Paul Baran was an immigrant, an engineer, and a really bright guy. He joined the RAND Corporation in 1959 and by the account in Walter Issacson’s The Innovators was still trying to figure out what was his life’s mission.
As he was looking through military requests for products, he seized upon building a communication system capable of surviving a nuclear strike and realized that successful completion of such a system could actually avoid nuclear war, by reducing the likelihood of a first strike. Follow the logic:
If either the US or USSR believed that war was imminent, they may be inclined as to strike first to knock out communication hubs of the other to avoid their communications from being struck. In other words, he realized the most important strategic element in a catastrophic war would be means of communication. If there was a system capable of surviving a strike, or strikes, then one side or the other would be less likely to preemptively attack to avoid their communications being cut.
At this time, American military communications used high frequency connections which could be put out of action for many hours or permanently disabled by a nuclear attack. Baran realized that a distributed relay node architecture – one where messages were broken up into pieces, sent along different routes and pieced back together – would created a system that would not be easily disrupted and would be scalable.
How visionary was this? Consider this anecdote from the Rand Corporation website:
In an interview with Wired magazine, Baran discussed his vision of how the new technology might be used. “Around December 1966, I presented a paper at the American Marketing Association called ‘Marketing in the Year 2000.’ I described push-and-pull communications and how we’re going to do our shopping via a television set and a virtual department store. If you want to buy a drill, you click on Hardware and that shows Tools and you click on that and go deeper.”
Now, I said he was a pretty bright guy, and to wit, it took some time to conceive, test, and demonstrate proof of concept but that was accomplished by 1960. He spent the better part of the 1960’s trying to convince industry of the idea. Sometimes entrenched interests are harder to conquer than technological challenges.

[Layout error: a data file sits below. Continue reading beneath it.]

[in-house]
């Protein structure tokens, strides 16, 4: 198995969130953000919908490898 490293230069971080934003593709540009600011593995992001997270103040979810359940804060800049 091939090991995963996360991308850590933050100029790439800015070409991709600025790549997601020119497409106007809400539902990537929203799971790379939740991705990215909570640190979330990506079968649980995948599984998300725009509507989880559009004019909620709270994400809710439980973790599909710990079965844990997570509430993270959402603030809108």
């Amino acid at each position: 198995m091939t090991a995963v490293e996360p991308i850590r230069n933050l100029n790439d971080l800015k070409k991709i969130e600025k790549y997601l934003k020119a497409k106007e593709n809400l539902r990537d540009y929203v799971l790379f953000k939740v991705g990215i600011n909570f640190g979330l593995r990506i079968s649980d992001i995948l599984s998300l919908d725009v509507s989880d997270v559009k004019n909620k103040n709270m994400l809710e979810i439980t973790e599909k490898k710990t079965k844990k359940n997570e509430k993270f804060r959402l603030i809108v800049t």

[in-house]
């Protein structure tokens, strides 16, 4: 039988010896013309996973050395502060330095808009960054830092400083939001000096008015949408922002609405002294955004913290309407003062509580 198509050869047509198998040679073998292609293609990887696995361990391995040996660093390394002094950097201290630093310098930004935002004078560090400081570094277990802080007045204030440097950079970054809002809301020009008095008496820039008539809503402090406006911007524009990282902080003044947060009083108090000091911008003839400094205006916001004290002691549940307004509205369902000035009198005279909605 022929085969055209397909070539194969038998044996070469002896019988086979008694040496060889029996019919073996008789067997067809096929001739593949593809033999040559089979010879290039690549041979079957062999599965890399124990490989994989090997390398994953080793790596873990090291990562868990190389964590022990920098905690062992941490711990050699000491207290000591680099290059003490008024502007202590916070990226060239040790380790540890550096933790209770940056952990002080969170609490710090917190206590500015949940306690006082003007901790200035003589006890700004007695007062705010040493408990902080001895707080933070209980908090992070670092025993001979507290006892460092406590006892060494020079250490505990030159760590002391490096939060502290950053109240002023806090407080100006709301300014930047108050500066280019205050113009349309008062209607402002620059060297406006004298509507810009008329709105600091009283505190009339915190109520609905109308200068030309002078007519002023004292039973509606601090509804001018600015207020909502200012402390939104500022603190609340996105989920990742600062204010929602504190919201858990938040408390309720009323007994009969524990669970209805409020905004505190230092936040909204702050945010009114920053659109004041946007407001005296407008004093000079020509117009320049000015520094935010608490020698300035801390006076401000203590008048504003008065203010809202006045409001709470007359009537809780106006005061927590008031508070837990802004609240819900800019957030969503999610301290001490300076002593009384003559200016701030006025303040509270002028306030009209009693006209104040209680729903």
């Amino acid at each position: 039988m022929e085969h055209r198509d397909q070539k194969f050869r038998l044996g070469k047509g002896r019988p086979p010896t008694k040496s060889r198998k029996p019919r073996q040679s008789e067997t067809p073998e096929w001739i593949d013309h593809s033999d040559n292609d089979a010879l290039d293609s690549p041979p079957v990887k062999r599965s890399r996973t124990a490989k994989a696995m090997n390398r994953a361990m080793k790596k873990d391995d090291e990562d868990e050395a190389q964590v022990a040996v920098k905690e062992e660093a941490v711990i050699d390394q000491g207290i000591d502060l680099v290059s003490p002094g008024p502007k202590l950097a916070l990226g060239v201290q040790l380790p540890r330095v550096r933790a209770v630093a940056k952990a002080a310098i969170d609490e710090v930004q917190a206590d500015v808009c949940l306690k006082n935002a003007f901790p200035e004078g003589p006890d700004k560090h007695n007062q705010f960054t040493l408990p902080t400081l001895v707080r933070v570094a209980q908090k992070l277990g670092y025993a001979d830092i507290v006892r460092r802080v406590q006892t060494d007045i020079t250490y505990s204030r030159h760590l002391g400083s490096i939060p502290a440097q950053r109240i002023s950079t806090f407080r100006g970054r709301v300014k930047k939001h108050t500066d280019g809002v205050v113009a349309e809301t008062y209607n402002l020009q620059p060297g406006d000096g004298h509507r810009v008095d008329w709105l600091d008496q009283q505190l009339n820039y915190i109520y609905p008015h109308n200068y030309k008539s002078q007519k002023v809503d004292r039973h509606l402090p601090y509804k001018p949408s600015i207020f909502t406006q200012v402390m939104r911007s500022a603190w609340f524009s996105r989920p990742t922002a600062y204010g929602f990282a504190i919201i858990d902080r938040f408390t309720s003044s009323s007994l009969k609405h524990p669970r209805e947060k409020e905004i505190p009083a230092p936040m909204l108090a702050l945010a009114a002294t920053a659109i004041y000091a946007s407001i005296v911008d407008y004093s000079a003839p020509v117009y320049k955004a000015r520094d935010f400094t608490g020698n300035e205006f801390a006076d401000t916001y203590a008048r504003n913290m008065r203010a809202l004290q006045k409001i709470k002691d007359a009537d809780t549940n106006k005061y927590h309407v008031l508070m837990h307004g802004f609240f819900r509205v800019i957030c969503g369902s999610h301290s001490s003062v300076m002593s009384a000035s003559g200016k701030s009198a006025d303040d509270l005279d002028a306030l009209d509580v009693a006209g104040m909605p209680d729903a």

This work basically set forth the structure under which data – think email – is distributed through the modern internet today. Baran helped set the building blocks of how we get work accomplished today with his desire to stop nuclear annihilation. Consider for a moment how important this would have been to someone who emigrated from Poland – then controlled by the Soviet Union and indeed the part of Poland from which he came had actually been annexed by the Soviet Union and is today part of Belarus.
Indeed his personal mission was so important to him that he resisted efforts to have his work classified because in his conception, it would work best if the Soviets had technology that would ensure their communications remained in tact as well. No one would have an incentive to launch a first strike.
Baran stands, to me, for the power of one person taking stock of his talents and knowing where his moral compass lies and finding a connection in the two. Sometimes, just sometimes, having a larger meaning leads to amazing things. Over a half century later, his work (and the work of others to be sure) allows you to communicate instantly across the globe, but could arguably have prevented nuclear war as well. Consider that for a bit.